CAS  Article  PubMed  Google Scholar 

  38. 38.

    Zarzycki J, Brecht V, Muller M, Fuchs G. Identifying the missing steps of the autotrophic 3-hydroxypropionate CO2 fixation cycle in Chloroflexus aurantiacus. Proc Natl Acad Sci. 2009;106(50):21317–22.

    CAS  Article  PubMed  PubMed Central  Google Scholar 

  39. 39.

    Mehrshad M, Rodriguez-Valera F, Amoozegar MA, López-García P, Ghai R. The enigmatic SAR202 cluster up close: shedding light on a globally distributed dark ocean lineage involved in sulfur cycling. ISME J. 2018;12(3):655–68.

    CAS  Article  PubMed  Google Scholar 

  40. 40.

    Lucker S, Wagner M, Maixner F, Pelletier E, Koch H, Vacherie B, et al. A Nitrospira metagenome illuminates the physiology and evolution of globally important nitrite-oxidizing bacteria. Proc Natl Acad Sci U S A. 2010;107(30):13479–84.

    Article  PubMed  PubMed Central  Google Scholar 

  41. 41.

    Konneke M, Schubert DM, Brown PC, Hugler M, Standfest S, Schwander T, et al. Ammonia-oxidizing archaea use the most energy-efficient aerobic pathway for CO2 fixation. Proc Natl Acad Sci USA. 2014;111(22):8239–44.

    CAS  Article  PubMed  PubMed Central  Google Scholar 

  42. 42.

    Dombrowski N, Teske AP, Baker BJ. Expansive microbial metabolic versatility and biodiversity in dynamic Guaymas Basin hydrothermal sediments. Nat Commun. 2018;9(1):4999.

    CAS  Article  PubMed  PubMed Central  Google Scholar 

  43. 43.

    Dar R, Bandh SA, Shafi S, Shameem N. Bacterial diversity of the rock-water interface in freshwater ecosystem. In: Freshwater Microbiology: Elsevier; 2019. p. 73–104.

  44. 44.

    Acinas SG, Sánchez P, Salazar G, et al. Deep ocean metagenomes provide insight into the metabolic architecture of bathypelagic microbial communities. Commun Biol. 2021;4:604.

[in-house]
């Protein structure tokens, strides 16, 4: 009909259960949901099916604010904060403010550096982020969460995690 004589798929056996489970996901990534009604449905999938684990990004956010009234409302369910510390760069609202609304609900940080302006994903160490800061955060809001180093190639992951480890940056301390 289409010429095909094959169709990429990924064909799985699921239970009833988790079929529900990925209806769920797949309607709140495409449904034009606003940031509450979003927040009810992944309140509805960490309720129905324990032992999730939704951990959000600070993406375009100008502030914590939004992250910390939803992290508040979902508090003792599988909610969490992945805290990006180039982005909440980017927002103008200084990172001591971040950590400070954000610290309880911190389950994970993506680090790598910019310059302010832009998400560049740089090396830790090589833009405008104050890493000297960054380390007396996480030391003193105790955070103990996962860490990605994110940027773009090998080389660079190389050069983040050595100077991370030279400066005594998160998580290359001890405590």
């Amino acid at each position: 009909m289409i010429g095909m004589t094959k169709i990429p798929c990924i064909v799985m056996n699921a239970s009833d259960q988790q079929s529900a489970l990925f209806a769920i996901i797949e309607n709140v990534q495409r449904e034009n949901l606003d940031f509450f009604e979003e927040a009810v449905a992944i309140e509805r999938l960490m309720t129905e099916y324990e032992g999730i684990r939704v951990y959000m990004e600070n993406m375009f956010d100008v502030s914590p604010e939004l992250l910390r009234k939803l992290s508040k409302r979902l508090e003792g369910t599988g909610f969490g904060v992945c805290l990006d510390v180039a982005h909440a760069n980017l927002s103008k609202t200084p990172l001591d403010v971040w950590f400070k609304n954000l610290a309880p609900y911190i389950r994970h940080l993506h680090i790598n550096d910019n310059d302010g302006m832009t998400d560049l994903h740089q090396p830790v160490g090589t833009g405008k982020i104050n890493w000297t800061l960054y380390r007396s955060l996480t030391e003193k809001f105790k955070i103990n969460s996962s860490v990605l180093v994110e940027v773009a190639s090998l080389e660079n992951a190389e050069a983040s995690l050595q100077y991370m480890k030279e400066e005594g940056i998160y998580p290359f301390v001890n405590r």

45. 45.

    Xu Z, Wang M, Wu W, Li Y, Liu Q, Han Y, et al. Vertical distribution of microbial eukaryotes from surface to the hadal zone of the Mariana Trench. Front Microbiol. 2018;9:2023.

    Article  PubMed  PubMed Central  Google Scholar 

  46. 46.

    Pernice MC, Giner CR, Logares R, Perera-Bel J, Acinas SG, Duarte CM, et al. Large variability of bathypelagic microbial eukaryotic communities across the world’s oceans. ISME J. 2016;10(4):945–58.

    Article  PubMed  Google Scholar 

  47. 47.

    Wang Z-P, Liu Z-Z, Wang Y-L, Bi W-H, Liu L, Wang H-Y, et al. Fungal community analysis in seawater of the Mariana Trench as estimated by Illumina HiSeq. RSC Adv. 2019;9(12):6956–64.

    CAS  Article  Google Scholar 

  48. 48.

    Edgcomb VP, Beaudoin D, Gast R, Biddle JF, Teske A. Marine subsurface eukaryotes: the fungal majority. Environ Microbiol. 2011;13(1):172–83.

    CAS  Article  PubMed  Google Scholar 

  49. 49.

    Jebaraj CS, Raghukumar C, Behnke A, Stoeck T. Fungal diversity in oxygen-depleted regions of the Arabian Sea revealed by targeted environmental sequencing combined with cultivation. FEMS Microbiol Ecol. 2010;71(3):399–412.

    CAS  Article  PubMed  Google Scholar 

  50. 50.